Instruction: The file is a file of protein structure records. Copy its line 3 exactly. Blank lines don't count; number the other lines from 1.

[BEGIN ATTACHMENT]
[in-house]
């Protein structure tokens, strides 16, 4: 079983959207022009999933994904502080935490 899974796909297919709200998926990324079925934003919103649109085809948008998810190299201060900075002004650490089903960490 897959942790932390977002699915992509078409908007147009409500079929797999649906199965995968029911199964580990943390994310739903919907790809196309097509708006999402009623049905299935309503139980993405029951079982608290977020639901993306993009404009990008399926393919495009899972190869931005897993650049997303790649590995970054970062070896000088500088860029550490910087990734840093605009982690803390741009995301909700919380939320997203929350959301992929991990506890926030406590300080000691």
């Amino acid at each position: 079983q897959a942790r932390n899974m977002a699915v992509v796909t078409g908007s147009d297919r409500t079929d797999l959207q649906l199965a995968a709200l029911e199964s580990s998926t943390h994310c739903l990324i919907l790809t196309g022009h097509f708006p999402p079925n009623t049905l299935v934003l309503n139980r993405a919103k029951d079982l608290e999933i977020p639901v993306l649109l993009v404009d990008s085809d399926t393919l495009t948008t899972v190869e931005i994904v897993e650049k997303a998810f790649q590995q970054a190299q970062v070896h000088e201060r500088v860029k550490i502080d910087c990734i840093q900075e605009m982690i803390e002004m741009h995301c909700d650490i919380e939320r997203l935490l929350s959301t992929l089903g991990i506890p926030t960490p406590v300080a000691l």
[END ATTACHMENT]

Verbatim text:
């Amino acid at each position: 079983q897959a942790r932390n899974m977002a699915v992509v796909t078409g908007s147009d297919r409500t079929d797999l959207q649906l199965a995968a709200l029911e199964s580990s998926t943390h994310c739903l990324i919907l790809t196309g022009h097509f708006p999402p079925n009623t049905l299935v934003l309503n139980r993405a919103k029951d079982l608290e999933i977020p639901v993306l649109l993009v404009d990008s085809d399926t393919l495009t948008t899972v190869e931005i994904v897993e650049k997303a998810f790649q590995q970054a190299q970062v070896h000088e201060r500088v860029k550490i502080d910087c990734i840093q900075e605009m982690i803390e002004m741009h995301c909700d650490i919380e939320r997203l935490l929350s959301t992929l089903g991990i506890p926030t960490p406590v300080a000691l």